Previous suicidal ideations (14.8%) were most common among the reports for escitalopram and previous suicide attempts among the reports for citalopram (14.1%) and escitalopram (13.1%).
In total, fatal suicide attempts were recorded in 52 reports (14.3%). Fatal suicide attempts were more often reported for fluoxetine (17.4%) and citalopram (17.2%) than for other SSRIs.
Germany: Number of suicides, SSRI drug prescriptions and confirmed cases per year
In Germany, the number of children, adolescents, and young adults who commited suicide decreased steadily from 1996 to 2019 (Figure S2, available online), whereas SSRI prescriptions increased from 2009 onwards (Data S4, available online). For SSRI prescriptions, an increase of 133% was observed from 2009 to 2019 for patients 12–24 years. The increase was higher for patients 12–18 years (2009 to 2019: 243%) than for patients 19–24 years (2009 to 2019: 104%). Increases in SSRI prescriptions for females and males were similar (2009 to 2019 females + 134%, males: + 131%). From 2009 to 2019, the highest increase was seen for sertraline (+ 515%), followed by escitalopram (+ 378%) and fluoxetine (+ 158%). However, the number of confirmed reports from Germany remained constant in the post-warning period.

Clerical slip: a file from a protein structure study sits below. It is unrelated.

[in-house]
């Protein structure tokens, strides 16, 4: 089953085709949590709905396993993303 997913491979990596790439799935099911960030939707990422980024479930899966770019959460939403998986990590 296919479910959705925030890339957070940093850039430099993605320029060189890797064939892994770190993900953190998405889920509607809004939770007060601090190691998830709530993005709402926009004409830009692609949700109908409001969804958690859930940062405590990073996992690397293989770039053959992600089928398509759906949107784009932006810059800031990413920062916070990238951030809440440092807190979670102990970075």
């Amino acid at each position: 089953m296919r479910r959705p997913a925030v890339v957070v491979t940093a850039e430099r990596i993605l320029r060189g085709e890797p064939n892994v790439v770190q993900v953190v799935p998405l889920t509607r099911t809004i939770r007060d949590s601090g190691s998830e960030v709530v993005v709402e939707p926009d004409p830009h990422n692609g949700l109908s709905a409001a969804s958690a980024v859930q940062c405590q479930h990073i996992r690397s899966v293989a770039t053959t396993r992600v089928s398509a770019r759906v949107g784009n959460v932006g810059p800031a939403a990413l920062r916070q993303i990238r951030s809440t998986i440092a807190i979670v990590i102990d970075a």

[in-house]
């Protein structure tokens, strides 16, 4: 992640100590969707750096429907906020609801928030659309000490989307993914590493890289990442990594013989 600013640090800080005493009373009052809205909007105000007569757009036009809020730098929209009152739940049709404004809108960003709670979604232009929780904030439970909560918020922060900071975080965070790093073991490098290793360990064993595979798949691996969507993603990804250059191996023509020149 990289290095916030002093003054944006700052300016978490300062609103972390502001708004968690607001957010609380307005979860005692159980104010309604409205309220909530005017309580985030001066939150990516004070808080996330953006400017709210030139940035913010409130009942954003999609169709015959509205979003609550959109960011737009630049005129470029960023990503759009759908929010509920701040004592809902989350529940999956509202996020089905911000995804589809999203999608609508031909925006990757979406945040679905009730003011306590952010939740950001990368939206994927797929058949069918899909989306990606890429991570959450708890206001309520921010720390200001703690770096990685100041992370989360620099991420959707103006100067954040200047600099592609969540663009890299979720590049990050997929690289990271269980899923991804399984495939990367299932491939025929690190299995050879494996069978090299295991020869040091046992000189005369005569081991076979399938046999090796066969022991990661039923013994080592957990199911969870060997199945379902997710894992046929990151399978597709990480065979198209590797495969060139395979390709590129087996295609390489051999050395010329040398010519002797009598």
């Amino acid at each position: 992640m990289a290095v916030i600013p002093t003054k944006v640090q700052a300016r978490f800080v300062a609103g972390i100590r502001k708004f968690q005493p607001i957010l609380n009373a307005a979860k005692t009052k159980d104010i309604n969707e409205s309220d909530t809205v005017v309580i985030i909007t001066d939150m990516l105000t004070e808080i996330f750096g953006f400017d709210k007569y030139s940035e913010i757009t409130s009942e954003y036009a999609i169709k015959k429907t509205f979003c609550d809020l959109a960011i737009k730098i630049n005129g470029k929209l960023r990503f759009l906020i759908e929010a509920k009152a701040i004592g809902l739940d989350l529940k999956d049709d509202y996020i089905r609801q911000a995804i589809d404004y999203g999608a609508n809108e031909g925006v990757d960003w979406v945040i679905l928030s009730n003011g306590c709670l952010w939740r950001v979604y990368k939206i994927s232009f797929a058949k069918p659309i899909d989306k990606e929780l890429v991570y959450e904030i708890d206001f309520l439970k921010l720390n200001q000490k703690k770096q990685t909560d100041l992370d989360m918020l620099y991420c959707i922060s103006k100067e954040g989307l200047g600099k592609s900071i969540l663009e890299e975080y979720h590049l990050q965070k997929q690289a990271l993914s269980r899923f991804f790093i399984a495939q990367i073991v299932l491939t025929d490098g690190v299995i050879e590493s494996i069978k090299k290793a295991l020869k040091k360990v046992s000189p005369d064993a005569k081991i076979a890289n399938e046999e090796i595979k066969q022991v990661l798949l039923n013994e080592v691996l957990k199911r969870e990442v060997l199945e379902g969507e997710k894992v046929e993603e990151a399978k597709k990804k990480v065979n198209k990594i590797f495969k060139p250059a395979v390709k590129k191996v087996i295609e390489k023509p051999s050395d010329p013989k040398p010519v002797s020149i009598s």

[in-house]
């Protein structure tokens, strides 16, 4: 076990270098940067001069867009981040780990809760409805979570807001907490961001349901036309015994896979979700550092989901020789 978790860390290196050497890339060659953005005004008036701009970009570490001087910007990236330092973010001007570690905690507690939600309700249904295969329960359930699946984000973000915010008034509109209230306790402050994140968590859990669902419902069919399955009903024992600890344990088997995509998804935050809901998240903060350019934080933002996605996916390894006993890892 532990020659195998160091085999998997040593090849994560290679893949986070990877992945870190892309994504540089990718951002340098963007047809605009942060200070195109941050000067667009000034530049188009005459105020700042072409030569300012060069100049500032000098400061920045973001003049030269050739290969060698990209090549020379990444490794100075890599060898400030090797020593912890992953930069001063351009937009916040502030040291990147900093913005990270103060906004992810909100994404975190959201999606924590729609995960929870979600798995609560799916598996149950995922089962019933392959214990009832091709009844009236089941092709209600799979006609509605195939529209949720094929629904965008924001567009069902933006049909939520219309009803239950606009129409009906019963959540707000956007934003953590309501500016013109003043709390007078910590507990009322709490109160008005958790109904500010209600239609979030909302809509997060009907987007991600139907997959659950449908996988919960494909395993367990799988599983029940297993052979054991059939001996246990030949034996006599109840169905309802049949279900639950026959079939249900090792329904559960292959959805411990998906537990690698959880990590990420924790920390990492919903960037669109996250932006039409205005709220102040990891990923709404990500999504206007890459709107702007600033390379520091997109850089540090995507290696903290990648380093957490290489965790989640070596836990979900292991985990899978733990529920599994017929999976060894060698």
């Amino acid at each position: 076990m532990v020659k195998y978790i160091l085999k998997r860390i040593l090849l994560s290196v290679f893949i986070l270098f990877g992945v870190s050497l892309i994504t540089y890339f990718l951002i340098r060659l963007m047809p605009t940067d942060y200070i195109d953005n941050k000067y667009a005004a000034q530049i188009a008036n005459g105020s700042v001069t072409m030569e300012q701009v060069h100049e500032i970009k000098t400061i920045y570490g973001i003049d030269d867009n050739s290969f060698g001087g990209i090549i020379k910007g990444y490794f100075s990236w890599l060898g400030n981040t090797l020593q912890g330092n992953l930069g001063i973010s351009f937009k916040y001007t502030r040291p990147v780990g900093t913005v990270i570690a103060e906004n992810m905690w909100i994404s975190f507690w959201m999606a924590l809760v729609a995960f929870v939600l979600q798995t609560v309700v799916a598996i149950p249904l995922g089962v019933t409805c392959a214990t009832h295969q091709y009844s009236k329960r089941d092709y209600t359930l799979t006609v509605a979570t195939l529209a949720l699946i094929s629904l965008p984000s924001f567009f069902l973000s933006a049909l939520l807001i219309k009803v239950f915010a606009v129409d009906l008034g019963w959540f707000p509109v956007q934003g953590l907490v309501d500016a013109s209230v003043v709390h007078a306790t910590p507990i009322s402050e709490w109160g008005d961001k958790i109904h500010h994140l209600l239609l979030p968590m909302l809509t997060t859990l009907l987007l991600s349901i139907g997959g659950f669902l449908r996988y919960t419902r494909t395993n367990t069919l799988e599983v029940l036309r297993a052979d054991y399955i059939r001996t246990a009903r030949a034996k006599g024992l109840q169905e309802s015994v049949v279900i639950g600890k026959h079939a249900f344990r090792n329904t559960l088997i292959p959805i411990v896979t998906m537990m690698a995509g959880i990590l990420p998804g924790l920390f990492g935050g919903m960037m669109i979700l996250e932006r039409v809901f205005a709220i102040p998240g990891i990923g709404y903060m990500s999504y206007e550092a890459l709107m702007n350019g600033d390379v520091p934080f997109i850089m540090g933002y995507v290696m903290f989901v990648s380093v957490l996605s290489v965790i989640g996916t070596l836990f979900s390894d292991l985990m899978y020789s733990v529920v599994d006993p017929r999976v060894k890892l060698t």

Germany: Number of reports in relation to drug prescriptions
In the post-warning period (2009–2019), citalopram was the SSRI most often prescribed for patients between 12–24 years (n = 831,482), followed by fluoxetine (n = 670,432), escitalopram (n = 461,845) and sertaline ( n = 443,490; Table 2). For patients between 12–18 years, fluoxetine (n = 366,579), citalopram (n = 124,643) and sertraline (n = 100,283) and, for patients between 19–24 years citalopram (n = 706,839), escitalopram (n = 378,833) and sertraline (n = 343,207) were most frequently prescribed. The calculated reporting rate per 100,000 drug prescriptions of confirmed reports from Germany for patients between 12–24 years was highest for sertraline (2.0), followed by escitalopram (1.7), citalopram (1.0) and fluoxetine (0.9). When separated by age groups, the highest reporting rates were calculated for escitalopram (6.0) and citalopram (4.0) for patients between 12–18 years and, for sertaline (2.3) for patients between 19–24 years (see Table 2). Reporting rates for all SSRIs with the exception of fluoxetine were higher for females than for males.